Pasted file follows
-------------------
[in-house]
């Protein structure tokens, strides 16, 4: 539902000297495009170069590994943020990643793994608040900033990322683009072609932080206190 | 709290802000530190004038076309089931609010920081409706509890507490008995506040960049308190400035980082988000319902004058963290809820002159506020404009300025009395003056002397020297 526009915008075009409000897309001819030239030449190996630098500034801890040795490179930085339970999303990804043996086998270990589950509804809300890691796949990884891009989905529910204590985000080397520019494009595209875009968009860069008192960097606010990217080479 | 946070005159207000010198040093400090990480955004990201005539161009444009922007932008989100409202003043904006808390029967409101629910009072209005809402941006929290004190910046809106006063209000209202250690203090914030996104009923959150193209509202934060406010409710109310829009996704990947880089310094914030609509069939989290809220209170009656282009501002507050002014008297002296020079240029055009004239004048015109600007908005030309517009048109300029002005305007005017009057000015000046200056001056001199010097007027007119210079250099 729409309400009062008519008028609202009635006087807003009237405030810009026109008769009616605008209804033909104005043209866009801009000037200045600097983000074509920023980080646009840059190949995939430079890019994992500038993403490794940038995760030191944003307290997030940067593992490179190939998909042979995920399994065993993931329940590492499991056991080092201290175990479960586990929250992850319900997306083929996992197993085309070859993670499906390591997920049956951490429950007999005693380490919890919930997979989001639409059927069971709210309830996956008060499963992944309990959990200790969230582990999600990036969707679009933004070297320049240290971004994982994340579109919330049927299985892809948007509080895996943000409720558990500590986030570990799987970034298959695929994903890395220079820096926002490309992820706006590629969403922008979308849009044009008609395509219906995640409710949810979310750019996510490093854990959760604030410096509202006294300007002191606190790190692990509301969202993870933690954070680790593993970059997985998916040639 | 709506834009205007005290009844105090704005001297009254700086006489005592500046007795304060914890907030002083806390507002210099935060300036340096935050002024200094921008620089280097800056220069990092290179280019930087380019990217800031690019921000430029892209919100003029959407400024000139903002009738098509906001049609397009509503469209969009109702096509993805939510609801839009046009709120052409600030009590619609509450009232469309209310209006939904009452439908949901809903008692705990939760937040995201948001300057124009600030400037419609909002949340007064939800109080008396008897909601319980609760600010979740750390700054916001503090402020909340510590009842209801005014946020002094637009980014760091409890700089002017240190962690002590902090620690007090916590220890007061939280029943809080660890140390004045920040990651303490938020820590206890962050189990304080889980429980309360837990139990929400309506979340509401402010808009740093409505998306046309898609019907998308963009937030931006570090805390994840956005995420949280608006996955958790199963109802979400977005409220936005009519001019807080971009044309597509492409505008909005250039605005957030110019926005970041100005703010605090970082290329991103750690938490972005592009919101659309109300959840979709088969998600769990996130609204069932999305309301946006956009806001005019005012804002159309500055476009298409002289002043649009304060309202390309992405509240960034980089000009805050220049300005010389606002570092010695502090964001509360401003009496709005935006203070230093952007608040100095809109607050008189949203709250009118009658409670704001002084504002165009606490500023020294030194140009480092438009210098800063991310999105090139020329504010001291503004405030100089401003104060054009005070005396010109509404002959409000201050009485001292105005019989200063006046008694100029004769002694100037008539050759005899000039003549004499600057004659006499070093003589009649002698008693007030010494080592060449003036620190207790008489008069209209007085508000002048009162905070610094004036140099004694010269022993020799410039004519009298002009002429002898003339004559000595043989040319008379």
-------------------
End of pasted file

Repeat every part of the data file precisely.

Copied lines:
[in-house]
């Protein structure tokens, strides 16, 4: 539902000297495009170069590994943020990643793994608040900033990322683009072609932080206190 | 709290802000530190004038076309089931609010920081409706509890507490008995506040960049308190400035980082988000319902004058963290809820002159506020404009300025009395003056002397020297 526009915008075009409000897309001819030239030449190996630098500034801890040795490179930085339970999303990804043996086998270990589950509804809300890691796949990884891009989905529910204590985000080397520019494009595209875009968009860069008192960097606010990217080479 | 946070005159207000010198040093400090990480955004990201005539161009444009922007932008989100409202003043904006808390029967409101629910009072209005809402941006929290004190910046809106006063209000209202250690203090914030996104009923959150193209509202934060406010409710109310829009996704990947880089310094914030609509069939989290809220209170009656282009501002507050002014008297002296020079240029055009004239004048015109600007908005030309517009048109300029002005305007005017009057000015000046200056001056001199010097007027007119210079250099 729409309400009062008519008028609202009635006087807003009237405030810009026109008769009616605008209804033909104005043209866009801009000037200045600097983000074509920023980080646009840059190949995939430079890019994992500038993403490794940038995760030191944003307290997030940067593992490179190939998909042979995920399994065993993931329940590492499991056991080092201290175990479960586990929250992850319900997306083929996992197993085309070859993670499906390591997920049956951490429950007999005693380490919890919930997979989001639409059927069971709210309830996956008060499963992944309990959990200790969230582990999600990036969707679009933004070297320049240290971004994982994340579109919330049927299985892809948007509080895996943000409720558990500590986030570990799987970034298959695929994903890395220079820096926002490309992820706006590629969403922008979308849009044009008609395509219906995640409710949810979310750019996510490093854990959760604030410096509202006294300007002191606190790190692990509301969202993870933690954070680790593993970059997985998916040639 | 709506834009205007005290009844105090704005001297009254700086006489005592500046007795304060914890907030002083806390507002210099935060300036340096935050002024200094921008620089280097800056220069990092290179280019930087380019990217800031690019921000430029892209919100003029959407400024000139903002009738098509906001049609397009509503469209969009109702096509993805939510609801839009046009709120052409600030009590619609509450009232469309209310209006939904009452439908949901809903008692705990939760937040995201948001300057124009600030400037419609909002949340007064939800109080008396008897909601319980609760600010979740750390700054916001503090402020909340510590009842209801005014946020002094637009980014760091409890700089002017240190962690002590902090620690007090916590220890007061939280029943809080660890140390004045920040990651303490938020820590206890962050189990304080889980429980309360837990139990929400309506979340509401402010808009740093409505998306046309898609019907998308963009937030931006570090805390994840956005995420949280608006996955958790199963109802979400977005409220936005009519001019807080971009044309597509492409505008909005250039605005957030110019926005970041100005703010605090970082290329991103750690938490972005592009919101659309109300959840979709088969998600769990996130609204069932999305309301946006956009806001005019005012804002159309500055476009298409002289002043649009304060309202390309992405509240960034980089000009805050220049300005010389606002570092010695502090964001509360401003009496709005935006203070230093952007608040100095809109607050008189949203709250009118009658409670704001002084504002165009606490500023020294030194140009480092438009210098800063991310999105090139020329504010001291503004405030100089401003104060054009005070005396010109509404002959409000201050009485001292105005019989200063006046008694100029004769002694100037008539050759005899000039003549004499600057004659006499070093003589009649002698008693007030010494080592060449003036620190207790008489008069209209007085508000002048009162905070610094004036140099004694010269022993020799410039004519009298002009002429002898003339004559000595043989040319008379």